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If moviegoers are looking to celebrate Halloween at the multiplex, they’ll have to take a trip down memory lane. The holiday’s only new horror offering is a 10-year old film: Saw.
Traffic at the box office is expected to fall off dramatically on Friday because of Halloween, and that’s why no Hollywood studio is launching a new film. Instead, the marquee will belong to a cluster of indie titles.
Among them is Jake Gyllenhaal‘s indie crime-thriller Nightcrawler, which hopes to scare off horror holdover Ouija and win the sleepy Halloween box-office race with a debut in the $9 million to $10 million range.
Produced and financed by Bold Films, the critically acclaimed movie marks the feature directorial debut of Dan Gilroy and stars Gyllenhaal as a hungry freelance journalist who looks to further his career by exposing L.A.’s underground crime scene.
The film made its world premiere at the Toronto Film Festival last month and cost $8.5 million to make, and also stars Rene Russo, Riz Ahmed and Bill Paxton. Open Road Films goes out with Nightcrawler in roughly 2,800 theaters.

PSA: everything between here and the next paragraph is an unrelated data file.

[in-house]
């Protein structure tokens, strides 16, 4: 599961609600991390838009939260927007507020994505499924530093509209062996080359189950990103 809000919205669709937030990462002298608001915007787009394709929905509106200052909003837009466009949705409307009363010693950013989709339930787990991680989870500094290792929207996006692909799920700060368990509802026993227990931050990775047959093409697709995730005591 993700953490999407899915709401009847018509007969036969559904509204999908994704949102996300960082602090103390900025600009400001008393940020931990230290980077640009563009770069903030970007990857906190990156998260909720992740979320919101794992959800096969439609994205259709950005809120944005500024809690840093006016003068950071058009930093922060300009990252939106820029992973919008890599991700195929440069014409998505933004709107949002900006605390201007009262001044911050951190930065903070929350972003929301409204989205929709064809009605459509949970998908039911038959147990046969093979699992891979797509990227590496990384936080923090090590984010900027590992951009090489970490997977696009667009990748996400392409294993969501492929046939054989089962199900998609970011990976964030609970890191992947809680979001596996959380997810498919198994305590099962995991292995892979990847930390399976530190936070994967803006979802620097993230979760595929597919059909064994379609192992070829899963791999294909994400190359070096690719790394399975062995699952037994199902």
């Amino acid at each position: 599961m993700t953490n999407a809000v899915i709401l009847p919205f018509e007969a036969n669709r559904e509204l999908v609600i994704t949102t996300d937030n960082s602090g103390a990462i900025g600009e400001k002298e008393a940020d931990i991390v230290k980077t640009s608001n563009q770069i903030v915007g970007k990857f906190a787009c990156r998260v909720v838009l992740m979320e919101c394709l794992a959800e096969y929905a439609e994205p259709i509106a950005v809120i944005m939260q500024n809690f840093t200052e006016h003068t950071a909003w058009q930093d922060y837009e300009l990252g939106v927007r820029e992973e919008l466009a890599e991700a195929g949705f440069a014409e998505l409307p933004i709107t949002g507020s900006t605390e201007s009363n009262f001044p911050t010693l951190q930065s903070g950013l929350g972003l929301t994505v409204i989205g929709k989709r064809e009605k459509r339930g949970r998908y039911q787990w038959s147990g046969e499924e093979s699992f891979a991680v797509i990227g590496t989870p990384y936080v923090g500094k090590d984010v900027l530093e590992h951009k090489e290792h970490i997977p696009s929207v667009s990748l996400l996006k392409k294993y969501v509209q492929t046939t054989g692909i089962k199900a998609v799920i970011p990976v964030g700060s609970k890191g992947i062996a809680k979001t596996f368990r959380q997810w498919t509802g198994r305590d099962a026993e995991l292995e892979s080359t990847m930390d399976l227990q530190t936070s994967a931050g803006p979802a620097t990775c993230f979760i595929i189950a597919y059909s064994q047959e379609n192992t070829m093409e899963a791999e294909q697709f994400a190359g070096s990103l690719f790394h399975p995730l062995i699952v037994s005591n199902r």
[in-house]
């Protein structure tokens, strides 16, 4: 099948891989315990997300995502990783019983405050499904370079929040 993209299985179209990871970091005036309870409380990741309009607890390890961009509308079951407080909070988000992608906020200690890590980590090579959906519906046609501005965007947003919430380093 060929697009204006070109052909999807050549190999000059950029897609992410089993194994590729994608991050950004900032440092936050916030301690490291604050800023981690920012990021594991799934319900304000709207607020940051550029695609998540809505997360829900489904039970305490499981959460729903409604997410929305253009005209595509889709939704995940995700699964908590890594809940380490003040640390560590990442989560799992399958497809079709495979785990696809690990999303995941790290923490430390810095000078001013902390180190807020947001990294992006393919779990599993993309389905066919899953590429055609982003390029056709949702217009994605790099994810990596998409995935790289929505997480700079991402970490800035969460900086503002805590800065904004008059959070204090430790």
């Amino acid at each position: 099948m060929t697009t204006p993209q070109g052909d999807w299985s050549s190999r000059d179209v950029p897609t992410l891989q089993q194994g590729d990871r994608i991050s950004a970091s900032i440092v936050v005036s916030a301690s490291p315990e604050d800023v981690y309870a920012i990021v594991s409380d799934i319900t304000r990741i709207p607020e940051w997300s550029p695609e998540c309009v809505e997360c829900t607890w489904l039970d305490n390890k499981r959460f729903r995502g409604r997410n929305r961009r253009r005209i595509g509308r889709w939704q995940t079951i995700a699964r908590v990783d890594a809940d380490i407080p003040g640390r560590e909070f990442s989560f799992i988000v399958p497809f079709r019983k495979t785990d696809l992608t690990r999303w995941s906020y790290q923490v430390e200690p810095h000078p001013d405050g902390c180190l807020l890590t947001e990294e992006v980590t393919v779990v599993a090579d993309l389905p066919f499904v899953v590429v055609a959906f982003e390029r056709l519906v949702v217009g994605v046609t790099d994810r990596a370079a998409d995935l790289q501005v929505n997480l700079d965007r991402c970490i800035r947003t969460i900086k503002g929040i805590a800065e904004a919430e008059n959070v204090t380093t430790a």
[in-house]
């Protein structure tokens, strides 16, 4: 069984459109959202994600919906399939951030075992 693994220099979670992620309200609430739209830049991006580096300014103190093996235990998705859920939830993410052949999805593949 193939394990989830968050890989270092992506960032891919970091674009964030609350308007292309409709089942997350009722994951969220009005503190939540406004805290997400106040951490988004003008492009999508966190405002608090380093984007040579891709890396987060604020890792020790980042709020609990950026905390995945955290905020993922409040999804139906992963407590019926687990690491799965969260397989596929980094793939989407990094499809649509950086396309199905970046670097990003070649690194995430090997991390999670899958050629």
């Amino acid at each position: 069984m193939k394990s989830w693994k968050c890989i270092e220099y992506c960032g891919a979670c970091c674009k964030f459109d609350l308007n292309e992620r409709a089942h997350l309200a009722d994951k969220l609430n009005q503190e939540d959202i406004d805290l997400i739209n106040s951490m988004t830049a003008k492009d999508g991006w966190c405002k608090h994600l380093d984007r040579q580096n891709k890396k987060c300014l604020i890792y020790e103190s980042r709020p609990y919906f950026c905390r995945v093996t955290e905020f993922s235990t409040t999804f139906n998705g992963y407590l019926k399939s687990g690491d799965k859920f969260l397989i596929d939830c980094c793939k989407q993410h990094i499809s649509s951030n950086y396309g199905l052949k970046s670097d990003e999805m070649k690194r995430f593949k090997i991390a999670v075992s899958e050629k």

Universal’s microbudgeted Ouija topped the box-office chart last weekend with a $19.8 million debut, but since horror titles tend to see steep declines, it may hover around $8 million in its second weekend. With Halloween falling on a Friday this year, Ouija decided to debut a week earlier, since moviegoing will tumble on the holiday itself.
British sci-fi thriller Before I Go to Sleep, starring Nicole Kidman and Colin Firth, also opens nationwide, but may only open in the same range as Saw, a dismal start considering the film’s star power. Scott Free, Millennium and StudioCanal partnered on Before I Go to Sleep, directed by Rowan Joffe and distributed by Clarius Entertainment in the U.S.
After Ouija, other holdovers sure to stay high up on the chart include Keanu Reeves‘ John Wick, Brad Pitt‘s World War II pic Fury and David Fincher‘s Gone Girl.
Gone Girl has continued 20th Century Fox’s winning streak at the North American box office this year. Total domestic revenue for the studio has just crossed a record $1.52 billion, besting the previous record of $1.48 billion that was set in 2010. And by the weekend, Gone Girl will have become Fincher’s top-grossing film in North America, not accounting for inflation, eclipsing the $127.5 million earned by The Curious Case of Benjamin Button.
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